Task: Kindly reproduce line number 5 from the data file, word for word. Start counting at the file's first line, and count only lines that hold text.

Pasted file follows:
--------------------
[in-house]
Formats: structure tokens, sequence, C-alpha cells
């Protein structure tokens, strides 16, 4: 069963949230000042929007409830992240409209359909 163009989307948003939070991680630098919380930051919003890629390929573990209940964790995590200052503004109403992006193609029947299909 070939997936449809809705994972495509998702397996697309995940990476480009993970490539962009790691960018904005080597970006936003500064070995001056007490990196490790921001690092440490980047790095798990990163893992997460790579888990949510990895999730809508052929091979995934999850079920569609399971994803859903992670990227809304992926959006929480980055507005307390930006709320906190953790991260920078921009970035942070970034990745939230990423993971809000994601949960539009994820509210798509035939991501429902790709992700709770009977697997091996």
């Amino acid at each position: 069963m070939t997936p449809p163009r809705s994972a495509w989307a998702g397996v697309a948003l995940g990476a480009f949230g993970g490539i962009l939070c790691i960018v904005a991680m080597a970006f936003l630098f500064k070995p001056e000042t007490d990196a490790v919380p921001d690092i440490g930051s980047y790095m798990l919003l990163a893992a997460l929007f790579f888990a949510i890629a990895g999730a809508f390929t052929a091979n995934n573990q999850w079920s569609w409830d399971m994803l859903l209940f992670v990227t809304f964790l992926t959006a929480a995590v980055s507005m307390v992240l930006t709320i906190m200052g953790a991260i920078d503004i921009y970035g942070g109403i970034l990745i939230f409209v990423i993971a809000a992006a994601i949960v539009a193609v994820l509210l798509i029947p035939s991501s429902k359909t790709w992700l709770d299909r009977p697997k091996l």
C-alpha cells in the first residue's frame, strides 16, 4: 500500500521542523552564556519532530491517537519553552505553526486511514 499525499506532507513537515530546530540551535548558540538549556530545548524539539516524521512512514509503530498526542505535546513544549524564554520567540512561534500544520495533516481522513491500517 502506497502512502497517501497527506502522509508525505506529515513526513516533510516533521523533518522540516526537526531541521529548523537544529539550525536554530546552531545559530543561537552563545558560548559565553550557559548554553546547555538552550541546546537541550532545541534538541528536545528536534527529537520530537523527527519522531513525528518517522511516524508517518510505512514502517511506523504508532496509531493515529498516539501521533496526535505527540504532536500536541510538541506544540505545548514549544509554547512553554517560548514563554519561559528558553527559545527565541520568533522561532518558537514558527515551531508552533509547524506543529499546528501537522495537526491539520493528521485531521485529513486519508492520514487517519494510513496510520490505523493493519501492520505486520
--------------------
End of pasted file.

C-alpha cells in the first residue's frame, strides 16, 4: 500500500521542523552564556519532530491517537519553552505553526486511514 499525499506532507513537515530546530540551535548558540538549556530545548524539539516524521512512514509503530498526542505535546513544549524564554520567540512561534500544520495533516481522513491500517 502506497502512502497517501497527506502522509508525505506529515513526513516533510516533521523533518522540516526537526531541521529548523537544529539550525536554530546552531545559530543561537552563545558560548559565553550557559548554553546547555538552550541546546537541550532545541534538541528536545528536534527529537520530537523527527519522531513525528518517522511516524508517518510505512514502517511506523504508532496509531493515529498516539501521533496526535505527540504532536500536541510538541506544540505545548514549544509554547512553554517560548514563554519561559528558553527559545527565541520568533522561532518558537514558527515551531508552533509547524506543529499546528501537522495537526491539520493528521485531521485529513486519508492520514487517519494510513496510520490505523493493519501492520505486520